Arts Theatre

Brokeback Mountie


Mounties: a formative part of Canada’s history, and a subject rife for punning.

“We do like our puns,” says Dana Andersen, referencing the newest show to grace the stage at Fort Edmonton Park’s Capitol Theatre: Brokeback Mountie. It’s perhaps only natural that Andersen—longtime director of Edmonton’s live improvised soap opera Die-Nasty!—would bring a similar format to the Capitol’s programming upon becoming artistic director about a year ago.

Thus began the Klondike Melodramas series, which follow a similar format to Die-Nasty!: a cast of more than a dozen performs a live, improvised show set in a particular era—in this case, turn-of-the-20th-century Edmonton. Audiences can expect many of the same faces that appear weekly at the Varscona, in both Die-Nasty! and the 11 O’Clock Number. The Klondike Melodramas run over three nights, with another set of shows scheduled for the end of July and then again in September; Andersen hopes they’ll be able to establish enough of an audience for these to become a more frequent occurrence.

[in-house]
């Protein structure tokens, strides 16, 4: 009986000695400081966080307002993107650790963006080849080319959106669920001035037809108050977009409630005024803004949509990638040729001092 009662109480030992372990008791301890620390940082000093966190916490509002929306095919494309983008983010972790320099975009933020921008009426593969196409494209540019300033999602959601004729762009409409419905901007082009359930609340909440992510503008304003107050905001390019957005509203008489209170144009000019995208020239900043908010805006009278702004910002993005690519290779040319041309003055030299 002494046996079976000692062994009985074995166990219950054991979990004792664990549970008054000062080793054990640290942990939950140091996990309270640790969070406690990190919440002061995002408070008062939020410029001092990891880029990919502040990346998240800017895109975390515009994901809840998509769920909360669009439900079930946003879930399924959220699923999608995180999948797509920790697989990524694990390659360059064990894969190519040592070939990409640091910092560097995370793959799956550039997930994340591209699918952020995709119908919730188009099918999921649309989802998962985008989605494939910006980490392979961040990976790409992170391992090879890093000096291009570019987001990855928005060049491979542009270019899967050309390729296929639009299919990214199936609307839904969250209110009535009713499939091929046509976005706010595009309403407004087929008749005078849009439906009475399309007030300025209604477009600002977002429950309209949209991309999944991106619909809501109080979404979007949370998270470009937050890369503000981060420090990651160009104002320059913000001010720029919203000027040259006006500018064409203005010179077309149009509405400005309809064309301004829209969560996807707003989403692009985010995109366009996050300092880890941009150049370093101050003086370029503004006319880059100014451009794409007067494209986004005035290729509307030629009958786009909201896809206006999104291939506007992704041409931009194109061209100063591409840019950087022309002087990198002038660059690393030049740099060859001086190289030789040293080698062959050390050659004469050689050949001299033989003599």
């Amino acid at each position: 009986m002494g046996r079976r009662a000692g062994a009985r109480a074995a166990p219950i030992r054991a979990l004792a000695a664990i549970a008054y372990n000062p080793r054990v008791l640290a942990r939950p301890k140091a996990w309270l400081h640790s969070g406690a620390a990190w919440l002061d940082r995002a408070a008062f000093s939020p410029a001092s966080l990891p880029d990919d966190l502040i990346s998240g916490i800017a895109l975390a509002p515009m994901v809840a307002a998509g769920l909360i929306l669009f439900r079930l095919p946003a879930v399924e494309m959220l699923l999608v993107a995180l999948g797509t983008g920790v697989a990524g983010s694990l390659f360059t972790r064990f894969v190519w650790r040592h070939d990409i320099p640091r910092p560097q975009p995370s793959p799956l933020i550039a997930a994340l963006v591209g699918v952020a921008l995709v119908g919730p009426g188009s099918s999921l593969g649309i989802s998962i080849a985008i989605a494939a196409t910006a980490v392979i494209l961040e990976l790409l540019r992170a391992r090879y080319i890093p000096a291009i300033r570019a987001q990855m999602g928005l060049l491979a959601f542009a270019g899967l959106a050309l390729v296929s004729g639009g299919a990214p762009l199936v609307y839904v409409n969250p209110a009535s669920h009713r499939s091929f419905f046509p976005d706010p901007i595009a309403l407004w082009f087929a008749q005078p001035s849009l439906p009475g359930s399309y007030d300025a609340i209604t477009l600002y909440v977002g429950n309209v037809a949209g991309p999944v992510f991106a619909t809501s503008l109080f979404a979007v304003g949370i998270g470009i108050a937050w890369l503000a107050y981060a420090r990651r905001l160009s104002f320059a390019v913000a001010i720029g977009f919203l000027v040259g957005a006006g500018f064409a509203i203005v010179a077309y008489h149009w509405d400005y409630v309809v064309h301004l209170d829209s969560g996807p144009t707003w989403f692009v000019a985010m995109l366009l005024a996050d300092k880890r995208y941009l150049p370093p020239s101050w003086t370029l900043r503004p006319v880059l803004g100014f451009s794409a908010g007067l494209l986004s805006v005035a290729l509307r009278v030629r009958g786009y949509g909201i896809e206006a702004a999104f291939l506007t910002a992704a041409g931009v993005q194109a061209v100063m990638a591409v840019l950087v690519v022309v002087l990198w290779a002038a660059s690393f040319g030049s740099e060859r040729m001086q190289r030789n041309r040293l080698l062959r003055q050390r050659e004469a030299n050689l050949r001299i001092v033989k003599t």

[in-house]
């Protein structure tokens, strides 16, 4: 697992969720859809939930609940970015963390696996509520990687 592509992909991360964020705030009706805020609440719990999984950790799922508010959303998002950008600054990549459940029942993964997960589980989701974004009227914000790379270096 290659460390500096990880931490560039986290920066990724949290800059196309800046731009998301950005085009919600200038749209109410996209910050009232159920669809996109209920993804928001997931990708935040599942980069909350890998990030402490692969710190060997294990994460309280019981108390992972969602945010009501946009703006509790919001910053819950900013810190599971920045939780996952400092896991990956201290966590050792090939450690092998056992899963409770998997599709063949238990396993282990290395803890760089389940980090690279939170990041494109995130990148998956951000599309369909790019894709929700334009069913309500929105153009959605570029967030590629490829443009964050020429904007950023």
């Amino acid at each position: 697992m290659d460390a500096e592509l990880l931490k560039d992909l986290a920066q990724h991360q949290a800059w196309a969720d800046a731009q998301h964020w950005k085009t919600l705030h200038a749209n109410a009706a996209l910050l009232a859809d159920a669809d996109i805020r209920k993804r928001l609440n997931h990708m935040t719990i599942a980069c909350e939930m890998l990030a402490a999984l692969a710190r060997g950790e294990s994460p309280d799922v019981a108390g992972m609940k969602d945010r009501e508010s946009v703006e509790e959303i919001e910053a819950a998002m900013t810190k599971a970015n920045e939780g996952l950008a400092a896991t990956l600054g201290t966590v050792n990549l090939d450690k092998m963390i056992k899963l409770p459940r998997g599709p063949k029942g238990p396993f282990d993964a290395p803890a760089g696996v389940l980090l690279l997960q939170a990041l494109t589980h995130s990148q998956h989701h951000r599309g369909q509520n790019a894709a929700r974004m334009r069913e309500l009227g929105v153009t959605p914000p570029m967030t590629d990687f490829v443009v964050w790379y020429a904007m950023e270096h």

“When we have a new audience, we don’t want to alienate them by having too many in-jokes,” Andersen says. “But there are a few for people who have attended all of the shows, so they have a hook and they can enjoy the fact that there is a continuing story. But it’s not essential to the enjoyment of the play itself—it’s episodic, so if you only see one episode you’re not missing out.”

The Capitol Theatre’s resources allow the Klondike Melodramas much more sound and video pizazz than is usually afforded to the Varscona shows. Of the characters traipsing across the stage, Andersen notes that there will, of course, be Mounties—including a singing Mountie—as well as other figures from the city’s history.

“We like to refer to the show as not so much historically accurate as hysterically accurate,” Andersen says with a chuckle. “In a sense it’s like The Flintstones: it takes place in a certain time but the anachronisms are modern.

“This is truly live theatre, because you can literally see the sweat on their foreheads when they start digging themselves into a hole,” he continues. “It’s something you can’t get anywhere else. Some things work, some things don’t, but it’s always fun to watch them work it out.”

Thu, May 29 – Sat, May 31 (8 pm)
Capitol Theatre at Fort Edmonton Park, $20 ($50 for all three nights)



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